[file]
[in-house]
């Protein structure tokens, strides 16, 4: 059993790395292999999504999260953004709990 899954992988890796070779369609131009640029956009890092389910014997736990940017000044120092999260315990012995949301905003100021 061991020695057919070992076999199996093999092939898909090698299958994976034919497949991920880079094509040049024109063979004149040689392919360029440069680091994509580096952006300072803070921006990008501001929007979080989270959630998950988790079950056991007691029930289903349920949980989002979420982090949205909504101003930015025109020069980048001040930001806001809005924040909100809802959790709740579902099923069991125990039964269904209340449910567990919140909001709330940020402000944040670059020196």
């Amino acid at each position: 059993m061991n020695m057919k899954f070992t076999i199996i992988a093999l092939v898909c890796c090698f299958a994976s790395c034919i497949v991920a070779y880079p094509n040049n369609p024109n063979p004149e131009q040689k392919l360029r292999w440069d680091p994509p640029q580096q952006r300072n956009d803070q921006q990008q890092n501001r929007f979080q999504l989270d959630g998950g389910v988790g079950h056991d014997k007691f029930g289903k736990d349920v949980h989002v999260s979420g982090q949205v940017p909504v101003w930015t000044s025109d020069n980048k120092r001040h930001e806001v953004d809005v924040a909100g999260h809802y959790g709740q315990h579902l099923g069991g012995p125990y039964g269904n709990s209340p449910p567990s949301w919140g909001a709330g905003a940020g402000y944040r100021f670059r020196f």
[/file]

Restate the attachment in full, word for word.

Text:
[in-house]
């Protein structure tokens, strides 16, 4: 059993790395292999999504999260953004709990 899954992988890796070779369609131009640029956009890092389910014997736990940017000044120092999260315990012995949301905003100021 061991020695057919070992076999199996093999092939898909090698299958994976034919497949991920880079094509040049024109063979004149040689392919360029440069680091994509580096952006300072803070921006990008501001929007979080989270959630998950988790079950056991007691029930289903349920949980989002979420982090949205909504101003930015025109020069980048001040930001806001809005924040909100809802959790709740579902099923069991125990039964269904209340449910567990919140909001709330940020402000944040670059020196």
């Amino acid at each position: 059993m061991n020695m057919k899954f070992t076999i199996i992988a093999l092939v898909c890796c090698f299958a994976s790395c034919i497949v991920a070779y880079p094509n040049n369609p024109n063979p004149e131009q040689k392919l360029r292999w440069d680091p994509p640029q580096q952006r300072n956009d803070q921006q990008q890092n501001r929007f979080q999504l989270d959630g998950g389910v988790g079950h056991d014997k007691f029930g289903k736990d349920v949980h989002v999260s979420g982090q949205v940017p909504v101003w930015t000044s025109d020069n980048k120092r001040h930001e806001v953004d809005v924040a909100g999260h809802y959790g709740q315990h579902l099923g069991g012995p125990y039964g269904n709990s209340p449910p567990s949301w919140g909001a709330g905003a940020g402000y944040r100021f670059r020196f």